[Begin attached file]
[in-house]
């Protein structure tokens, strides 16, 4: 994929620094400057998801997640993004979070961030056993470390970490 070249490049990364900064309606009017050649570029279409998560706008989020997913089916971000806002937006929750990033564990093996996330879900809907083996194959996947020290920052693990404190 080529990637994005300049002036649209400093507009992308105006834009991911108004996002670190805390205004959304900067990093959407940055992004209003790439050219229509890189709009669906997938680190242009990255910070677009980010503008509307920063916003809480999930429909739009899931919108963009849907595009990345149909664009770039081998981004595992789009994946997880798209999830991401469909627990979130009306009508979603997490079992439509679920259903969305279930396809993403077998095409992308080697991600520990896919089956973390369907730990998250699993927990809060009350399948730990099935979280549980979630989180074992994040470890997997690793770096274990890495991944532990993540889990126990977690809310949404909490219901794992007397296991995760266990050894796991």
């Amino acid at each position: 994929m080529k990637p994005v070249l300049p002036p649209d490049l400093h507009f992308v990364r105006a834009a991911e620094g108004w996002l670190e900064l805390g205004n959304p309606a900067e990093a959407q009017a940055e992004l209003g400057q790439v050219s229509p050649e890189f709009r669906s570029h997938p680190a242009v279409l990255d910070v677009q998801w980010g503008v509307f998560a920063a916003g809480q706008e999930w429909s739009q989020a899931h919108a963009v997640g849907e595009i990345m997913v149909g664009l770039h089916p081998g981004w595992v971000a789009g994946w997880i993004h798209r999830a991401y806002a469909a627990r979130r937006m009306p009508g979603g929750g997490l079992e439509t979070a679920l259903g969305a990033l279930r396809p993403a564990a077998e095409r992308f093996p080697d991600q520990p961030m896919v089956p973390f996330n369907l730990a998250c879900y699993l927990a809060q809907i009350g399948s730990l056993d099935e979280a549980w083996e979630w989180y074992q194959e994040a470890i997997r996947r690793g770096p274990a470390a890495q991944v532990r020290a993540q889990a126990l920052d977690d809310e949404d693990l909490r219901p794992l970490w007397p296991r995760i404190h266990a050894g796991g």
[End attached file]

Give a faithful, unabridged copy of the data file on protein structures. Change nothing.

[in-house]
């Protein structure tokens, strides 16, 4: 994929620094400057998801997640993004979070961030056993470390970490 070249490049990364900064309606009017050649570029279409998560706008989020997913089916971000806002937006929750990033564990093996996330879900809907083996194959996947020290920052693990404190 080529990637994005300049002036649209400093507009992308105006834009991911108004996002670190805390205004959304900067990093959407940055992004209003790439050219229509890189709009669906997938680190242009990255910070677009980010503008509307920063916003809480999930429909739009899931919108963009849907595009990345149909664009770039081998981004595992789009994946997880798209999830991401469909627990979130009306009508979603997490079992439509679920259903969305279930396809993403077998095409992308080697991600520990896919089956973390369907730990998250699993927990809060009350399948730990099935979280549980979630989180074992994040470890997997690793770096274990890495991944532990993540889990126990977690809310949404909490219901794992007397296991995760266990050894796991």
């Amino acid at each position: 994929m080529k990637p994005v070249l300049p002036p649209d490049l400093h507009f992308v990364r105006a834009a991911e620094g108004w996002l670190e900064l805390g205004n959304p309606a900067e990093a959407q009017a940055e992004l209003g400057q790439v050219s229509p050649e890189f709009r669906s570029h997938p680190a242009v279409l990255d910070v677009q998801w980010g503008v509307f998560a920063a916003g809480q706008e999930w429909s739009q989020a899931h919108a963009v997640g849907e595009i990345m997913v149909g664009l770039h089916p081998g981004w595992v971000a789009g994946w997880i993004h798209r999830a991401y806002a469909a627990r979130r937006m009306p009508g979603g929750g997490l079992e439509t979070a679920l259903g969305a990033l279930r396809p993403a564990a077998e095409r992308f093996p080697d991600q520990p961030m896919v089956p973390f996330n369907l730990a998250c879900y699993l927990a809060q809907i009350g399948s730990l056993d099935e979280a549980w083996e979630w989180y074992q194959e994040a470890i997997r996947r690793g770096p274990a470390a890495q991944v532990r020290a993540q889990a126990l920052d977690d809310e949404d693990l909490r219901p794992l970490w007397p296991r995760i404190h266990a050894g796991g």